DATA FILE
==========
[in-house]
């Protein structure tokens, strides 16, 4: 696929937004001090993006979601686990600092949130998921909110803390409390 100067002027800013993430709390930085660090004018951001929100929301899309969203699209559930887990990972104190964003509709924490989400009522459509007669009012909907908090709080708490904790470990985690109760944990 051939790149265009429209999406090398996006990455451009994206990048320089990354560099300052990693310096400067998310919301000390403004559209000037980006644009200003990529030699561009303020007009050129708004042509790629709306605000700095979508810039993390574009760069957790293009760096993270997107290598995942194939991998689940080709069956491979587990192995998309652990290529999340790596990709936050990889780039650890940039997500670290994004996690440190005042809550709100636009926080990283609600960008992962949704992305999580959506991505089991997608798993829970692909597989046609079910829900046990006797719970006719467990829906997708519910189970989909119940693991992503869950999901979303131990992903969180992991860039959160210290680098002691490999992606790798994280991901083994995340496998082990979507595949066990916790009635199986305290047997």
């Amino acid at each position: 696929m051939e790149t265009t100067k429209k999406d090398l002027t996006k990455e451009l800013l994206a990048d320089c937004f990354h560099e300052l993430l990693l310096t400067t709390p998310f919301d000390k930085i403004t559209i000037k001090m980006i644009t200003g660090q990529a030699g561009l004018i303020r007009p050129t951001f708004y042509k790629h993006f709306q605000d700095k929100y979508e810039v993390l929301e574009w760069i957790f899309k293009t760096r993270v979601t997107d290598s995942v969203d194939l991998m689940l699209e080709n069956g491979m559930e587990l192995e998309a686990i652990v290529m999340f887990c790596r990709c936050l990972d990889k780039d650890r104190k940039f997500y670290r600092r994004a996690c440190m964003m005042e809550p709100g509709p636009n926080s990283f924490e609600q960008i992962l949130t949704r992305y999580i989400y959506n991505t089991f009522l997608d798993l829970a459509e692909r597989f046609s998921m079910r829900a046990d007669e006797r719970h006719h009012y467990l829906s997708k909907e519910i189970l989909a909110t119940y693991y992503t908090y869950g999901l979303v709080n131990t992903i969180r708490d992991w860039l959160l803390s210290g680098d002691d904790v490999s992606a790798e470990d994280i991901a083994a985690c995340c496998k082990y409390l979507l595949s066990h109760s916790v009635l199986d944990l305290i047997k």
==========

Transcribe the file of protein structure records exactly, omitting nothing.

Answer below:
[in-house]
């Protein structure tokens, strides 16, 4: 696929937004001090993006979601686990600092949130998921909110803390409390 100067002027800013993430709390930085660090004018951001929100929301899309969203699209559930887990990972104190964003509709924490989400009522459509007669009012909907908090709080708490904790470990985690109760944990 051939790149265009429209999406090398996006990455451009994206990048320089990354560099300052990693310096400067998310919301000390403004559209000037980006644009200003990529030699561009303020007009050129708004042509790629709306605000700095979508810039993390574009760069957790293009760096993270997107290598995942194939991998689940080709069956491979587990192995998309652990290529999340790596990709936050990889780039650890940039997500670290994004996690440190005042809550709100636009926080990283609600960008992962949704992305999580959506991505089991997608798993829970692909597989046609079910829900046990006797719970006719467990829906997708519910189970989909119940693991992503869950999901979303131990992903969180992991860039959160210290680098002691490999992606790798994280991901083994995340496998082990979507595949066990916790009635199986305290047997």
């Amino acid at each position: 696929m051939e790149t265009t100067k429209k999406d090398l002027t996006k990455e451009l800013l994206a990048d320089c937004f990354h560099e300052l993430l990693l310096t400067t709390p998310f919301d000390k930085i403004t559209i000037k001090m980006i644009t200003g660090q990529a030699g561009l004018i303020r007009p050129t951001f708004y042509k790629h993006f709306q605000d700095k929100y979508e810039v993390l929301e574009w760069i957790f899309k293009t760096r993270v979601t997107d290598s995942v969203d194939l991998m689940l699209e080709n069956g491979m559930e587990l192995e998309a686990i652990v290529m999340f887990c790596r990709c936050l990972d990889k780039d650890r104190k940039f997500y670290r600092r994004a996690c440190m964003m005042e809550p709100g509709p636009n926080s990283f924490e609600q960008i992962l949130t949704r992305y999580i989400y959506n991505t089991f009522l997608d798993l829970a459509e692909r597989f046609s998921m079910r829900a046990d007669e006797r719970h006719h009012y467990l829906s997708k909907e519910i189970l989909a909110t119940y693991y992503t908090y869950g999901l979303v709080n131990t992903i969180r708490d992991w860039l959160l803390s210290g680098d002691d904790v490999s992606a790798e470990d994280i991901a083994a985690c995340c496998k082990y409390l979507l595949s066990h109760s916790v009635l199986d944990l305290i047997k």